Rather than stabilizing in 2016 as many experts predicted, the Affordable Care Act (ACA) is leading to large premium hikes and less choice and competition in the individual insurance market as plans prove unattractive to relatively young, healthy, and middle-class people. In order to achieve a better understanding of the ACA’s impact, a new Mercatus Center working paper compared insurers’ performance selling individual Qualified Health Plans (QHPs) with three other markets: the individual non-QHP market, the small group QHP market and the small group non-QHP market.
The impact of regulation on economic growth has been widely studied, but most research has focused on a narrow set of regulations, industries, or both. These studies typically rely on regulatory indexes that measure subsets of all regulation, on country-to-country comparisons, on short time spans, or on surveys in which experts report how regulated they believe their country or industry is. In order to better understand the cumulative cost of regulation, a comprehensive look at all regulations across many industries over a long period of time is imperative.A new study for the Mercatus Center at George Mason University uses an economic model that examines regulation’s effect on firms’ investment choices. Using a 22-industry dataset that covers 1977 through 2012, the study finds that regulation—by distorting the investment choices that lead to innovation—has created a considerable drag on the economy, amounting to an average reduction in the annual growth rate of the US gross domestic product (GDP) of 0.8 percent.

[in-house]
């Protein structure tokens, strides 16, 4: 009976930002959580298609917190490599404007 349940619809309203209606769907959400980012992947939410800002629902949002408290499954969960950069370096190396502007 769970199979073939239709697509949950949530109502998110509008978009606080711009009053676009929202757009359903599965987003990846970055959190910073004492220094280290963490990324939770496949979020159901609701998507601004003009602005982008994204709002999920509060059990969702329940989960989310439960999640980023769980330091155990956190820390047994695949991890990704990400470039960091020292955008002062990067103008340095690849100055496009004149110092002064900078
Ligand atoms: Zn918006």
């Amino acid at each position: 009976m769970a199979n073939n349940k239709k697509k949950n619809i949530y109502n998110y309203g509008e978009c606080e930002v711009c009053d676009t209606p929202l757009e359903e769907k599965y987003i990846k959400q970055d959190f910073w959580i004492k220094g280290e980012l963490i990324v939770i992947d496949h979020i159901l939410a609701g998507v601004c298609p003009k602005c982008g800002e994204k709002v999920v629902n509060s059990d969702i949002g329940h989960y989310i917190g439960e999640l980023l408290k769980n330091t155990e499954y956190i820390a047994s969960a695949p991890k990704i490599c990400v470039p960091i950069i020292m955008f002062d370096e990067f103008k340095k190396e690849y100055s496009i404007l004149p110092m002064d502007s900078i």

Could such a plan win approval by Congress? Ummm, maybe. Two factors weigh in its favor: first, the fact that after selling Obamacare as a program for middle-class families who were anxious about losing their coverage if something went wrong, Democrats delivered a plan that made a lot of middle-class families worse off, and few of them better off.Most of the benefits have flowed to people making less than 250% of the poverty line, while most of the costs — in the form of taxes, more expensive and less generous insurance plans, and reduced consumer choice — were borne by folks above that level, including folks who aren’t really all that far above that level. Those people are angry, and they’re more likely to vote than the program’s beneficiaries.
The second thing that might make such a plan politically viable is the continuing problems in the insurance exchanges. Until prices stabilize, we remain at risk of seeing the number of uninsured start to march back upward, as unsubsidized consumers start to drop their high-priced, high-deductible, narrow-network insurance. Those drops will be concentrated in people who don’t qualify for subsidies, and as mentioned in the paragraph above, those folks are more likely to vote than the beneficiaries.
The Last Embassy: ACA/Obamacare: When the Price Isn’t The Price Because The Price Is a Political PriceJune 24, 2016
“Amid reports that consumers could be hit with Obamacare health insurance premium hikes of 10 percent or more, the administration is providing state insurance regulators with $22 million to encourage them to beef up their reviews of requests for rate hikes from the health insurance industry.